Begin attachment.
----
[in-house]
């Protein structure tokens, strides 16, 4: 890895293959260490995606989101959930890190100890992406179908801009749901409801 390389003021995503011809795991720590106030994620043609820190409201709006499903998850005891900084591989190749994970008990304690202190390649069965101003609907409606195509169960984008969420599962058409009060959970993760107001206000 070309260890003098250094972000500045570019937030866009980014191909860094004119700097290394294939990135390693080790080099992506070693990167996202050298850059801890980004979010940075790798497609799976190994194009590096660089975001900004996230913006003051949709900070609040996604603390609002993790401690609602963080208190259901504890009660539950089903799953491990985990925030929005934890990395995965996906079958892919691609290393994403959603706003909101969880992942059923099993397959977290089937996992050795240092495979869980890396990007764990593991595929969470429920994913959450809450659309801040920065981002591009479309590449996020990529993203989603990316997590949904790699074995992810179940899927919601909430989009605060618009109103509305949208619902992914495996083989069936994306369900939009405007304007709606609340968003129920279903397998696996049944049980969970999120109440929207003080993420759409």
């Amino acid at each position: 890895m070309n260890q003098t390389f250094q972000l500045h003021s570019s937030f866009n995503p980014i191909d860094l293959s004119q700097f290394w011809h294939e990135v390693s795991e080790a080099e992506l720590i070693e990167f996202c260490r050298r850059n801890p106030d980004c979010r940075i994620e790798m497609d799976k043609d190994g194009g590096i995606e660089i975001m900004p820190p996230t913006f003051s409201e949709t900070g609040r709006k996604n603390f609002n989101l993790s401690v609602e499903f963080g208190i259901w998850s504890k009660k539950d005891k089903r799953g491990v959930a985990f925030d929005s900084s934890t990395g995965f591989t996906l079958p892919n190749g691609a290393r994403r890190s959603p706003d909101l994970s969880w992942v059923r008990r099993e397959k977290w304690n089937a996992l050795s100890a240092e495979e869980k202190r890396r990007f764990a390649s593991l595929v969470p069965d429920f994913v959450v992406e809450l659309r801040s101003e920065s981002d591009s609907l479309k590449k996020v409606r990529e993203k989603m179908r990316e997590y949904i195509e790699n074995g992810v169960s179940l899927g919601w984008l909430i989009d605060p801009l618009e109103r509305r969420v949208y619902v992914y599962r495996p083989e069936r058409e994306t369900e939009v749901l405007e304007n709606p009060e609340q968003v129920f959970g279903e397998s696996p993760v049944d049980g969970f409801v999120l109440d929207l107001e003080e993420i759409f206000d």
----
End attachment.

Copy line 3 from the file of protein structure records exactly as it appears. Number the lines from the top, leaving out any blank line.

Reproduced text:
């Amino acid at each position: 890895m070309n260890q003098t390389f250094q972000l500045h003021s570019s937030f866009n995503p980014i191909d860094l293959s004119q700097f290394w011809h294939e990135v390693s795991e080790a080099e992506l720590i070693e990167f996202c260490r050298r850059n801890p106030d980004c979010r940075i994620e790798m497609d799976k043609d190994g194009g590096i995606e660089i975001m900004p820190p996230t913006f003051s409201e949709t900070g609040r709006k996604n603390f609002n989101l993790s401690v609602e499903f963080g208190i259901w998850s504890k009660k539950d005891k089903r799953g491990v959930a985990f925030d929005s900084s934890t990395g995965f591989t996906l079958p892919n190749g691609a290393r994403r890190s959603p706003d909101l994970s969880w992942v059923r008990r099993e397959k977290w304690n089937a996992l050795s100890a240092e495979e869980k202190r890396r990007f764990a390649s593991l595929v969470p069965d429920f994913v959450v992406e809450l659309r801040s101003e920065s981002d591009s609907l479309k590449k996020v409606r990529e993203k989603m179908r990316e997590y949904i195509e790699n074995g992810v169960s179940l899927g919601w984008l909430i989009d605060p801009l618009e109103r509305r969420v949208y619902v992914y599962r495996p083989e069936r058409e994306t369900e939009v749901l405007e304007n709606p009060e609340q968003v129920f959970g279903e397998s696996p993760v049944d049980g969970f409801v999120l109440d929207l107001e003080e993420i759409f206000d």